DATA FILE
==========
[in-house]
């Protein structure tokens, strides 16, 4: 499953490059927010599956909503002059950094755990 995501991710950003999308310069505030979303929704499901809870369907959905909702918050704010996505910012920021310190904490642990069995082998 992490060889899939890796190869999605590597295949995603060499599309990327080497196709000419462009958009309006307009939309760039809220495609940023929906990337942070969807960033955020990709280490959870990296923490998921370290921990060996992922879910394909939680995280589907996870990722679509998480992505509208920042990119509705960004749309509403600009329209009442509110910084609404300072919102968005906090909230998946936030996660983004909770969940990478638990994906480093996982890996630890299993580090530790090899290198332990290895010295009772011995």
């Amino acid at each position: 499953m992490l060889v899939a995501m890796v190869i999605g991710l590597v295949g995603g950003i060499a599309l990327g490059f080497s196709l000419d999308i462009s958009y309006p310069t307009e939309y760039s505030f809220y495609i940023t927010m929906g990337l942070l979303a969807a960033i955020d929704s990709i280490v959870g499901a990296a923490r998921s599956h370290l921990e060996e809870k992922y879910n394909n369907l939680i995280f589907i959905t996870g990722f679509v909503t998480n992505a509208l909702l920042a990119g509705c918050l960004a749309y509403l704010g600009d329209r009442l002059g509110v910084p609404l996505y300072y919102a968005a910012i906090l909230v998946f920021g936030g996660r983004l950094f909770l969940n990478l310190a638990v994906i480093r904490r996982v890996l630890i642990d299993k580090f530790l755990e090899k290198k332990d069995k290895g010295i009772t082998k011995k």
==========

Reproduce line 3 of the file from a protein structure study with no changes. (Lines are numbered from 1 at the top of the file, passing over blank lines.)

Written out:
């Amino acid at each position: 499953m992490l060889v899939a995501m890796v190869i999605g991710l590597v295949g995603g950003i060499a599309l990327g490059f080497s196709l000419d999308i462009s958009y309006p310069t307009e939309y760039s505030f809220y495609i940023t927010m929906g990337l942070l979303a969807a960033i955020d929704s990709i280490v959870g499901a990296a923490r998921s599956h370290l921990e060996e809870k992922y879910n394909n369907l939680i995280f589907i959905t996870g990722f679509v909503t998480n992505a509208l909702l920042a990119g509705c918050l960004a749309y509403l704010g600009d329209r009442l002059g509110v910084p609404l996505y300072y919102a968005a910012i906090l909230v998946f920021g936030g996660r983004l950094f909770l969940n990478l310190a638990v994906i480093r904490r996982v890996l630890i642990d299993k580090f530790l755990e090899k290198k332990d069995k290895g010295i009772t082998k011995k």